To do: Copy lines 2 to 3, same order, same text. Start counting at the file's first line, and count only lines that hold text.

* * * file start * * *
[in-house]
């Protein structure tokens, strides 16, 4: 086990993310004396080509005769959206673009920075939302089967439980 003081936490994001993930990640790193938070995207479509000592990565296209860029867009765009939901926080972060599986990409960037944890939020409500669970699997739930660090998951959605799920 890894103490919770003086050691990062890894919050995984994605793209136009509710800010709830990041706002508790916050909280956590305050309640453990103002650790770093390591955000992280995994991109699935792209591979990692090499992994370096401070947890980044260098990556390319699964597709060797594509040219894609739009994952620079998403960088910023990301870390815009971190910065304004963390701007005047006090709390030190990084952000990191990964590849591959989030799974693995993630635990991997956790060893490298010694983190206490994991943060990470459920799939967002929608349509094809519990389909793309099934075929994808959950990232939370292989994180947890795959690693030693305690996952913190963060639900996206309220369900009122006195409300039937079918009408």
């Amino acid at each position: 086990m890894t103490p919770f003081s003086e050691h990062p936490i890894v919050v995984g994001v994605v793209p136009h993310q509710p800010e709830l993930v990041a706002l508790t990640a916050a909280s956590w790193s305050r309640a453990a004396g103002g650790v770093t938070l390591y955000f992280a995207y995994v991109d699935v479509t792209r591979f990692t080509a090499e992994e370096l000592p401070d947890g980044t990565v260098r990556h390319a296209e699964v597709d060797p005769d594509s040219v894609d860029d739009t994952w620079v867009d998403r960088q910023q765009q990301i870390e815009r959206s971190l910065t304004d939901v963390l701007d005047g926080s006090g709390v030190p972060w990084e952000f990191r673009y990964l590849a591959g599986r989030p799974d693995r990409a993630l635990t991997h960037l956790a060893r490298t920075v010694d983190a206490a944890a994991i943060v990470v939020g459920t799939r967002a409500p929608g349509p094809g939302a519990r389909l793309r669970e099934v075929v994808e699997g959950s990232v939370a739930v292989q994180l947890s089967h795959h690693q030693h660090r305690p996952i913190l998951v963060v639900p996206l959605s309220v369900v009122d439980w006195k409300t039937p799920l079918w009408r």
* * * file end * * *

């Protein structure tokens, strides 16, 4: 086990993310004396080509005769959206673009920075939302089967439980 003081936490994001993930990640790193938070995207479509000592990565296209860029867009765009939901926080972060599986990409960037944890939020409500669970699997739930660090998951959605799920 890894103490919770003086050691990062890894919050995984994605793209136009509710800010709830990041706002508790916050909280956590305050309640453990103002650790770093390591955000992280995994991109699935792209591979990692090499992994370096401070947890980044260098990556390319699964597709060797594509040219894609739009994952620079998403960088910023990301870390815009971190910065304004963390701007005047006090709390030190990084952000990191990964590849591959989030799974693995993630635990991997956790060893490298010694983190206490994991943060990470459920799939967002929608349509094809519990389909793309099934075929994808959950990232939370292989994180947890795959690693030693305690996952913190963060639900996206309220369900009122006195409300039937079918009408």
């Amino acid at each position: 086990m890894t103490p919770f003081s003086e050691h990062p936490i890894v919050v995984g994001v994605v793209p136009h993310q509710p800010e709830l993930v990041a706002l508790t990640a916050a909280s956590w790193s305050r309640a453990a004396g103002g650790v770093t938070l390591y955000f992280a995207y995994v991109d699935v479509t792209r591979f990692t080509a090499e992994e370096l000592p401070d947890g980044t990565v260098r990556h390319a296209e699964v597709d060797p005769d594509s040219v894609d860029d739009t994952w620079v867009d998403r960088q910023q765009q990301i870390e815009r959206s971190l910065t304004d939901v963390l701007d005047g926080s006090g709390v030190p972060w990084e952000f990191r673009y990964l590849a591959g599986r989030p799974d693995r990409a993630l635990t991997h960037l956790a060893r490298t920075v010694d983190a206490a944890a994991i943060v990470v939020g459920t799939r967002a409500p929608g349509p094809g939302a519990r389909l793309r669970e099934v075929v994808e699997g959950s990232v939370a739930v292989q994180l947890s089967h795959h690693q030693h660090r305690p996952i913190l998951v963060v639900p996206l959605s309220v369900v009122d439980w006195k409300t039937p799920l079918w009408r």